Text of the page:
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31 May 2011 @ 05:47 pm
Review: The Daleks  
The first four episodes of the Daleks and the last three feel like very different serials, the first focusing on the Daleks and the second focusing on the Thals (though of course both species are present in both halves). The Men of RtC (not to be confused with the Men of the ROTC) don't have much time for the Thals, pointing out that they're a bit dull and vapid. I thought, when I initially saw Daleks, that they were compellingly alien, in their detached pacifism and seeming lack of emotional involvement--rather a precursor to Nyssa of Traken in that way, maybe, who's consistently remarkable for her stoicism in the face of the loss of her family and society. I once read a fic in which Nyssa had a quite vicious moment at the expense of Ainley!Master, who was getting some come-uppance for body!theft. Though I really enjoy that fic, I can't quite see Nyssa going there--she seems incapable of more than a sort of quiet, persistent melancholy and lack of affect, predisposed to bearing up both by culture and disposition. In some way is Traken functioning as an ideal England, in that respect? An empire held in place by its stiff upper lips, its embedded codes of reserve and civility, with Melcor groves indicating the poisonous underlying weirdness of that set-up and the way in which it stifles all dissent?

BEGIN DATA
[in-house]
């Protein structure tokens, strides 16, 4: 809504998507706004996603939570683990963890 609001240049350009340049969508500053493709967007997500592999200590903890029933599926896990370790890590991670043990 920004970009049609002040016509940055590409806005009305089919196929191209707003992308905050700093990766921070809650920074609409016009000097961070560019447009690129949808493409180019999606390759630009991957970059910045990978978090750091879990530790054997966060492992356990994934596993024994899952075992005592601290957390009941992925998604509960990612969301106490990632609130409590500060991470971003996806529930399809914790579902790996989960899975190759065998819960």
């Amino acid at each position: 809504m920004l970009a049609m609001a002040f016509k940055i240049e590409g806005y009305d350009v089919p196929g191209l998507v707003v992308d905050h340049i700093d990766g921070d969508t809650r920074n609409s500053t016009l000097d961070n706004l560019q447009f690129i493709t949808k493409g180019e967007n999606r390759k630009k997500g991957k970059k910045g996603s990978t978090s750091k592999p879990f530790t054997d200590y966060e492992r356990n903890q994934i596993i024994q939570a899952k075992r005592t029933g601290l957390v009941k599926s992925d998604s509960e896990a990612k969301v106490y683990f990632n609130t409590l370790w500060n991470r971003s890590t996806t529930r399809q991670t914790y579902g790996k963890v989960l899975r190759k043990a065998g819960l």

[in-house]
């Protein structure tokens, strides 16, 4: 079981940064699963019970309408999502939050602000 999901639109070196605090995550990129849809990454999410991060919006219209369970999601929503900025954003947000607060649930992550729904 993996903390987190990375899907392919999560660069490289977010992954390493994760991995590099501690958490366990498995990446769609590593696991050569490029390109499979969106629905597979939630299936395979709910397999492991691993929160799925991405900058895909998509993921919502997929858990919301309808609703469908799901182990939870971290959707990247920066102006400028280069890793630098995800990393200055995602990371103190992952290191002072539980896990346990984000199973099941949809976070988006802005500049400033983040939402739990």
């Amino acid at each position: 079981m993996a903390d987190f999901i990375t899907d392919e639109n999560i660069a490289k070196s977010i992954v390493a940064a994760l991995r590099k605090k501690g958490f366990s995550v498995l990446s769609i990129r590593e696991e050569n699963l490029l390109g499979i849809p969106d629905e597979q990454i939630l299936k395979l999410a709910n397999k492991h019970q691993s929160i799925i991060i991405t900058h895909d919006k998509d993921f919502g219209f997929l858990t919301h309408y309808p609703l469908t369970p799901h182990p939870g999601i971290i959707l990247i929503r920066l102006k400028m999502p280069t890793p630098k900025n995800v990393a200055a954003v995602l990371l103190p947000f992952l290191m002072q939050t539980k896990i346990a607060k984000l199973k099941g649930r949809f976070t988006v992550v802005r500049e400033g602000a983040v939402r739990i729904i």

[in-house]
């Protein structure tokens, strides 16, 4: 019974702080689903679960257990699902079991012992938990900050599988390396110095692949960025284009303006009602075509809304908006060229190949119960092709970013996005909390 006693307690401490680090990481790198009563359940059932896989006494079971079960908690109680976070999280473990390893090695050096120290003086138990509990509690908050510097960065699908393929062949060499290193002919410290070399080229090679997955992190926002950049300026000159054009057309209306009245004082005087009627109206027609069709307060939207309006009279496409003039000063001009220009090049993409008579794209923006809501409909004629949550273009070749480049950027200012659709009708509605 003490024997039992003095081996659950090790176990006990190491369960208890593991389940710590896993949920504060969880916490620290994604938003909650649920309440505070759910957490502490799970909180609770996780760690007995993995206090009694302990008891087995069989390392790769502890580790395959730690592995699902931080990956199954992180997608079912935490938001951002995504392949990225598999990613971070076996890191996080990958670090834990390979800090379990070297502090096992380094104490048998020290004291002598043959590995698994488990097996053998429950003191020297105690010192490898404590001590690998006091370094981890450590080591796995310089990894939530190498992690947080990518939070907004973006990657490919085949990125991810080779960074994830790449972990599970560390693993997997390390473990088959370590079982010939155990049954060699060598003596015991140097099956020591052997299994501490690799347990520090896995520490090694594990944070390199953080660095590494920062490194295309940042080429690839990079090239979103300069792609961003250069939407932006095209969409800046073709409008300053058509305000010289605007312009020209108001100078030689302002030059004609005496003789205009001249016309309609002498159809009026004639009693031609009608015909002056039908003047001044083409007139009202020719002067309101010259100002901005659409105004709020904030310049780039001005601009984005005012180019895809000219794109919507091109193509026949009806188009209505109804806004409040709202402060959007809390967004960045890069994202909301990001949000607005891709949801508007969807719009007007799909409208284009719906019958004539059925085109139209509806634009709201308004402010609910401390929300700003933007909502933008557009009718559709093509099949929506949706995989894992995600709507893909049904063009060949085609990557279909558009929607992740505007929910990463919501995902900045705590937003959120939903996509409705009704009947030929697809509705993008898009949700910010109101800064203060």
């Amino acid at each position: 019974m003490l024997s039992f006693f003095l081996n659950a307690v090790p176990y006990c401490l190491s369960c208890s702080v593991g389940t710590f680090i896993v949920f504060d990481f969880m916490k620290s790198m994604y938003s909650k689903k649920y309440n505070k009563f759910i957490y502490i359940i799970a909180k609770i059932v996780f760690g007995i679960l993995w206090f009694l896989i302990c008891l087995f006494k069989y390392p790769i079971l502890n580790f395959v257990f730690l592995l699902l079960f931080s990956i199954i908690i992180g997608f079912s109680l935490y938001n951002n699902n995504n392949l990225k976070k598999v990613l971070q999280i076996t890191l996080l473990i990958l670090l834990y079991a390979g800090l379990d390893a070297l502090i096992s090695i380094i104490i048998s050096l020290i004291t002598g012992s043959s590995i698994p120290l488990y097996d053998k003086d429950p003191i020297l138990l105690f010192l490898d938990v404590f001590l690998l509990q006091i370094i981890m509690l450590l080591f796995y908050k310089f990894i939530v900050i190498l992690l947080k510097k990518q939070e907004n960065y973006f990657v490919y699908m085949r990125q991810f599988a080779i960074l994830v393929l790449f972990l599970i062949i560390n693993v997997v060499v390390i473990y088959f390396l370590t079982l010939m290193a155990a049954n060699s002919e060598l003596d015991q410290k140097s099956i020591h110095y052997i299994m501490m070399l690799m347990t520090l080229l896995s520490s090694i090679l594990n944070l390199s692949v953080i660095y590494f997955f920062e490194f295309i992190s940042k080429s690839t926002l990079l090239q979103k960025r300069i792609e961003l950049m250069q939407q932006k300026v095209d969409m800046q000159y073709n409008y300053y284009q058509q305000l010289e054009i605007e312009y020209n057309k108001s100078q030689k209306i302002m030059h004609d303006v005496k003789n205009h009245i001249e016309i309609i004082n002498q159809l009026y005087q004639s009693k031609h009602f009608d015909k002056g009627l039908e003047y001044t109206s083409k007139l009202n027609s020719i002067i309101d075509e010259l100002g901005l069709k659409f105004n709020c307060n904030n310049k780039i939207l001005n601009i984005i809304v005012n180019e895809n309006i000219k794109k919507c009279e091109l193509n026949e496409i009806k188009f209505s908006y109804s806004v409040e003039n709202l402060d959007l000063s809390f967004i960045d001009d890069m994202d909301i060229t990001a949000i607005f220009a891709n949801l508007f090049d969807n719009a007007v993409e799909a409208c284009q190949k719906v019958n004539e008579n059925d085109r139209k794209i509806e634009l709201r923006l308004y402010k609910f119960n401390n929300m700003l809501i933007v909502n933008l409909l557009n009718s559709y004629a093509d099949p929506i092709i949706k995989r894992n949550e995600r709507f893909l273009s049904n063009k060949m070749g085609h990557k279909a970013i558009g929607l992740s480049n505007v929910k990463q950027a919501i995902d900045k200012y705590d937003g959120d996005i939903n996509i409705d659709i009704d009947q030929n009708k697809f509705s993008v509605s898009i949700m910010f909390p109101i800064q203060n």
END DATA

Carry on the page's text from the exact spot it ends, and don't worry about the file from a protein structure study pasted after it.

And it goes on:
What then do the Thals say in terms of that? The Men again allude to a post-WWII Nazis vs. Appeasers dynamic, but the way it plays that out with Ian and injunctions against pacifism/reclaiming of the Warrior Within is very uncomfortable. The discussion sounds too much like the dregs of the Masculinist movement, or general weird war-hawkishness. I'm convinced of the peril of the situation for the Thals AND for the TARDIS crew, but I'm not convinced of the necessity of returning Thal culture to the state of its mythic warrior past, or swayed by the weird debates about whether the Thals are now culturally or biologically incapable of violence. It has a determinist element, too clearly dividing the capacity for violence from normal behavior, which doesn't ring true. Possibilities for violent conflict resolution lurk at the periphery or condition and dominate cultures' public discourse, they don't occupy a discrete sphere. You'd have to do a LOT to sell me on biological incapacity for violence. Or just have Donna say something great, which then seems blazingly obvious, like 'they *carry their brains around*, probably they are not super violent.'

RTC has a lot of interesting commentary on the origin and development of the Daleks over the years/serials, but the Thals have a kind of odd course to travel as well. When Three runs into the Thals, presumably much much later, they're a technologically adept warrior race once again. Their long-standing mission is to eradicate the threat of the Daleks, who they seem to have assumed a sort of moral responsibility for on the basis of their shared common origins. When Four encounters the Thals much earlier in their timeline in Genesis, they're still biologically identical to the Kaleds, who will become the Daleks, and both peoples appear identical to humans (whereas these initial Thals have a sort of Aryan Super Race aesthetic going on). The Genesis!Thals are interesting in that small details of their writing indicate not just a society in the grip of a centuries-long war, but a sort of genuine alienness, a different morality rather than a variation of an immediately recognizable human system. I can't remember the detail that led me to conclude this at the moment--I'll come back to it if it comes to me, or catch it up when I review Genesis. It probably more properly belongs in that review anyway.